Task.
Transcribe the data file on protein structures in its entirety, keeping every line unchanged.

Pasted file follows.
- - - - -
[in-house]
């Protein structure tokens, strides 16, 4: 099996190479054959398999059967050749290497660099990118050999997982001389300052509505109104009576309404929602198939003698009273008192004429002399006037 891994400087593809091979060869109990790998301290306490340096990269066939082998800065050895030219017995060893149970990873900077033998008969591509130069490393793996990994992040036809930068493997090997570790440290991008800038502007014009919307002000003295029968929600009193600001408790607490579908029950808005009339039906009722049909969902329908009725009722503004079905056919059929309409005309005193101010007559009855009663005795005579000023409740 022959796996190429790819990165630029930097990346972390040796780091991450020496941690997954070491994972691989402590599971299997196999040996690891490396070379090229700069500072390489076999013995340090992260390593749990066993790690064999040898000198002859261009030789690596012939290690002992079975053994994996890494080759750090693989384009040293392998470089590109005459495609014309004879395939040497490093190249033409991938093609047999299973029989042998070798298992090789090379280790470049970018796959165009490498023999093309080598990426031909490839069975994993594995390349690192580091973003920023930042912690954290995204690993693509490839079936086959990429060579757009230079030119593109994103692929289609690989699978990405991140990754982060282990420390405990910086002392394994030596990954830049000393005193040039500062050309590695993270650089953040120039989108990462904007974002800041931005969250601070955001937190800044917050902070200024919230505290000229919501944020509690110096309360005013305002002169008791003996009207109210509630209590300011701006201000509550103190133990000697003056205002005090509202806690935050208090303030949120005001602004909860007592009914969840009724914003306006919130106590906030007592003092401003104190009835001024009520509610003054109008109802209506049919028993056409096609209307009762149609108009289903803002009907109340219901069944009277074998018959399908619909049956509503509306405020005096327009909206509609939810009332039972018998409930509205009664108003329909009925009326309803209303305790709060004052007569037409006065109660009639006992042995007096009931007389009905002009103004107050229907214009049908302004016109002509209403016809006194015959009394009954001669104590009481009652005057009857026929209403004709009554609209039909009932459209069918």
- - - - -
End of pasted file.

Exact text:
[in-house]
């Protein structure tokens, strides 16, 4: 099996190479054959398999059967050749290497660099990118050999997982001389300052509505109104009576309404929602198939003698009273008192004429002399006037 891994400087593809091979060869109990790998301290306490340096990269066939082998800065050895030219017995060893149970990873900077033998008969591509130069490393793996990994992040036809930068493997090997570790440290991008800038502007014009919307002000003295029968929600009193600001408790607490579908029950808005009339039906009722049909969902329908009725009722503004079905056919059929309409005309005193101010007559009855009663005795005579000023409740 022959796996190429790819990165630029930097990346972390040796780091991450020496941690997954070491994972691989402590599971299997196999040996690891490396070379090229700069500072390489076999013995340090992260390593749990066993790690064999040898000198002859261009030789690596012939290690002992079975053994994996890494080759750090693989384009040293392998470089590109005459495609014309004879395939040497490093190249033409991938093609047999299973029989042998070798298992090789090379280790470049970018796959165009490498023999093309080598990426031909490839069975994993594995390349690192580091973003920023930042912690954290995204690993693509490839079936086959990429060579757009230079030119593109994103692929289609690989699978990405991140990754982060282990420390405990910086002392394994030596990954830049000393005193040039500062050309590695993270650089953040120039989108990462904007974002800041931005969250601070955001937190800044917050902070200024919230505290000229919501944020509690110096309360005013305002002169008791003996009207109210509630209590300011701006201000509550103190133990000697003056205002005090509202806690935050208090303030949120005001602004909860007592009914969840009724914003306006919130106590906030007592003092401003104190009835001024009520509610003054109008109802209506049919028993056409096609209307009762149609108009289903803002009907109340219901069944009277074998018959399908619909049956509503509306405020005096327009909206509609939810009332039972018998409930509205009664108003329909009925009326309803209303305790709060004052007569037409006065109660009639006992042995007096009931007389009905002009103004107050229907214009049908302004016109002509209403016809006194015959009394009954001669104590009481009652005057009857026929209403004709009554609209039909009932459209069918």